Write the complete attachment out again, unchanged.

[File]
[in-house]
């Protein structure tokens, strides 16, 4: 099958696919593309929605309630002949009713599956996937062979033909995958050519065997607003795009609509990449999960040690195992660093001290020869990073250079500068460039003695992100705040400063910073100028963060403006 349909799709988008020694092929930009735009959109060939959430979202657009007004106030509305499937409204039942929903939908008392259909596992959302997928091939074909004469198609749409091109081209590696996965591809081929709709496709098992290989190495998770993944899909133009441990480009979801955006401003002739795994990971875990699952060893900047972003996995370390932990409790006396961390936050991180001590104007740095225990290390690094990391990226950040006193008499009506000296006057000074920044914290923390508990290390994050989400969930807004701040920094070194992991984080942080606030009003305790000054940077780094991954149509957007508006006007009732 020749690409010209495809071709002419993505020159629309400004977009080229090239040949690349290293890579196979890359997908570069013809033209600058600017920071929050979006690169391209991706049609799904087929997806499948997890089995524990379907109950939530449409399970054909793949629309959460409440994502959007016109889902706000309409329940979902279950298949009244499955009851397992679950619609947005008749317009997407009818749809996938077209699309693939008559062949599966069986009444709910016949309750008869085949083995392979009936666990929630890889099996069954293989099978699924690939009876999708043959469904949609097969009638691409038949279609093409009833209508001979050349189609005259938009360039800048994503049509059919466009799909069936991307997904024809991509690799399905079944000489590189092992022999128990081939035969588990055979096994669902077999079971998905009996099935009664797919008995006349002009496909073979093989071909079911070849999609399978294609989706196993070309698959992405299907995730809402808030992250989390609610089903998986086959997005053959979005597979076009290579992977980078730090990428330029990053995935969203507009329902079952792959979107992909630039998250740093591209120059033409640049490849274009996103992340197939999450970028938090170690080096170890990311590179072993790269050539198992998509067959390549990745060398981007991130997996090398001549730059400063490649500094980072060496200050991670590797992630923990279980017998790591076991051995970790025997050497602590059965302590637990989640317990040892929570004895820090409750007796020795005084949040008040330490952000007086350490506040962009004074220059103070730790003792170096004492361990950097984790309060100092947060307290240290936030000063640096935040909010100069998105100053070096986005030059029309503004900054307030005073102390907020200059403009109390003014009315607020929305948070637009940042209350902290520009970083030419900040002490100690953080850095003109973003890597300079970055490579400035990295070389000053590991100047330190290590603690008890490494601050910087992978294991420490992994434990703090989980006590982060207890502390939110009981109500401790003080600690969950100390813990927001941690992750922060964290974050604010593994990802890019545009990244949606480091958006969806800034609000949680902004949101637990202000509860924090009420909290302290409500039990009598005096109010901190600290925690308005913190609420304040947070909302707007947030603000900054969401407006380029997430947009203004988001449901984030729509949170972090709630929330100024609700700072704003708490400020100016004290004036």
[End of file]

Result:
[in-house]
């Protein structure tokens, strides 16, 4: 099958696919593309929605309630002949009713599956996937062979033909995958050519065997607003795009609509990449999960040690195992660093001290020869990073250079500068460039003695992100705040400063910073100028963060403006 349909799709988008020694092929930009735009959109060939959430979202657009007004106030509305499937409204039942929903939908008392259909596992959302997928091939074909004469198609749409091109081209590696996965591809081929709709496709098992290989190495998770993944899909133009441990480009979801955006401003002739795994990971875990699952060893900047972003996995370390932990409790006396961390936050991180001590104007740095225990290390690094990391990226950040006193008499009506000296006057000074920044914290923390508990290390994050989400969930807004701040920094070194992991984080942080606030009003305790000054940077780094991954149509957007508006006007009732 020749690409010209495809071709002419993505020159629309400004977009080229090239040949690349290293890579196979890359997908570069013809033209600058600017920071929050979006690169391209991706049609799904087929997806499948997890089995524990379907109950939530449409399970054909793949629309959460409440994502959007016109889902706000309409329940979902279950298949009244499955009851397992679950619609947005008749317009997407009818749809996938077209699309693939008559062949599966069986009444709910016949309750008869085949083995392979009936666990929630890889099996069954293989099978699924690939009876999708043959469904949609097969009638691409038949279609093409009833209508001979050349189609005259938009360039800048994503049509059919466009799909069936991307997904024809991509690799399905079944000489590189092992022999128990081939035969588990055979096994669902077999079971998905009996099935009664797919008995006349002009496909073979093989071909079911070849999609399978294609989706196993070309698959992405299907995730809402808030992250989390609610089903998986086959997005053959979005597979076009290579992977980078730090990428330029990053995935969203507009329902079952792959979107992909630039998250740093591209120059033409640049490849274009996103992340197939999450970028938090170690080096170890990311590179072993790269050539198992998509067959390549990745060398981007991130997996090398001549730059400063490649500094980072060496200050991670590797992630923990279980017998790591076991051995970790025997050497602590059965302590637990989640317990040892929570004895820090409750007796020795005084949040008040330490952000007086350490506040962009004074220059103070730790003792170096004492361990950097984790309060100092947060307290240290936030000063640096935040909010100069998105100053070096986005030059029309503004900054307030005073102390907020200059403009109390003014009315607020929305948070637009940042209350902290520009970083030419900040002490100690953080850095003109973003890597300079970055490579400035990295070389000053590991100047330190290590603690008890490494601050910087992978294991420490992994434990703090989980006590982060207890502390939110009981109500401790003080600690969950100390813990927001941690992750922060964290974050604010593994990802890019545009990244949606480091958006969806800034609000949680902004949101637990202000509860924090009420909290302290409500039990009598005096109010901190600290925690308005913190609420304040947070909302707007947030603000900054969401407006380029997430947009203004988001449901984030729509949170972090709630929330100024609700700072704003708490400020100016004290004036």